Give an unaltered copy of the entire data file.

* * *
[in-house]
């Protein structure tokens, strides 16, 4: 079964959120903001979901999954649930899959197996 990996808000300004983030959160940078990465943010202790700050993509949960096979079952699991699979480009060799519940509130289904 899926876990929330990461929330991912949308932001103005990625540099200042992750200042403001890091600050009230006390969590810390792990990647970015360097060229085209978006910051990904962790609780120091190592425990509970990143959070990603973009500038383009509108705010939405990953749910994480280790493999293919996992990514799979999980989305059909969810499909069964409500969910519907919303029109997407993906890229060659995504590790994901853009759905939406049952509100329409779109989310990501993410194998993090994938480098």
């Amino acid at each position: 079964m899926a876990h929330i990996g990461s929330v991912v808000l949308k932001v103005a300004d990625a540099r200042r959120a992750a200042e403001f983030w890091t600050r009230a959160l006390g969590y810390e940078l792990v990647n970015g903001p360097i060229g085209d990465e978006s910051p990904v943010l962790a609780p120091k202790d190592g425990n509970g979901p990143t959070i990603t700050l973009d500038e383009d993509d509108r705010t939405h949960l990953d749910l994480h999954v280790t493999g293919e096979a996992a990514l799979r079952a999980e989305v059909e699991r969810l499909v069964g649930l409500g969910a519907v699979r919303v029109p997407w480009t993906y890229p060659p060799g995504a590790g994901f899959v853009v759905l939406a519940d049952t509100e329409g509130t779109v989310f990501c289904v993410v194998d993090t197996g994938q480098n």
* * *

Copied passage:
[in-house]
């Protein structure tokens, strides 16, 4: 079964959120903001979901999954649930899959197996 990996808000300004983030959160940078990465943010202790700050993509949960096979079952699991699979480009060799519940509130289904 899926876990929330990461929330991912949308932001103005990625540099200042992750200042403001890091600050009230006390969590810390792990990647970015360097060229085209978006910051990904962790609780120091190592425990509970990143959070990603973009500038383009509108705010939405990953749910994480280790493999293919996992990514799979999980989305059909969810499909069964409500969910519907919303029109997407993906890229060659995504590790994901853009759905939406049952509100329409779109989310990501993410194998993090994938480098």
């Amino acid at each position: 079964m899926a876990h929330i990996g990461s929330v991912v808000l949308k932001v103005a300004d990625a540099r200042r959120a992750a200042e403001f983030w890091t600050r009230a959160l006390g969590y810390e940078l792990v990647n970015g903001p360097i060229g085209d990465e978006s910051p990904v943010l962790a609780p120091k202790d190592g425990n509970g979901p990143t959070i990603t700050l973009d500038e383009d993509d509108r705010t939405h949960l990953d749910l994480h999954v280790t493999g293919e096979a996992a990514l799979r079952a999980e989305v059909e699991r969810l499909v069964g649930l409500g969910a519907v699979r919303v029109p997407w480009t993906y890229p060659p060799g995504a590790g994901f899959v853009v759905l939406a519940d049952t509100e329409g509130t779109v989310f990501c289904v993410v194998d993090t197996g994938q480098n």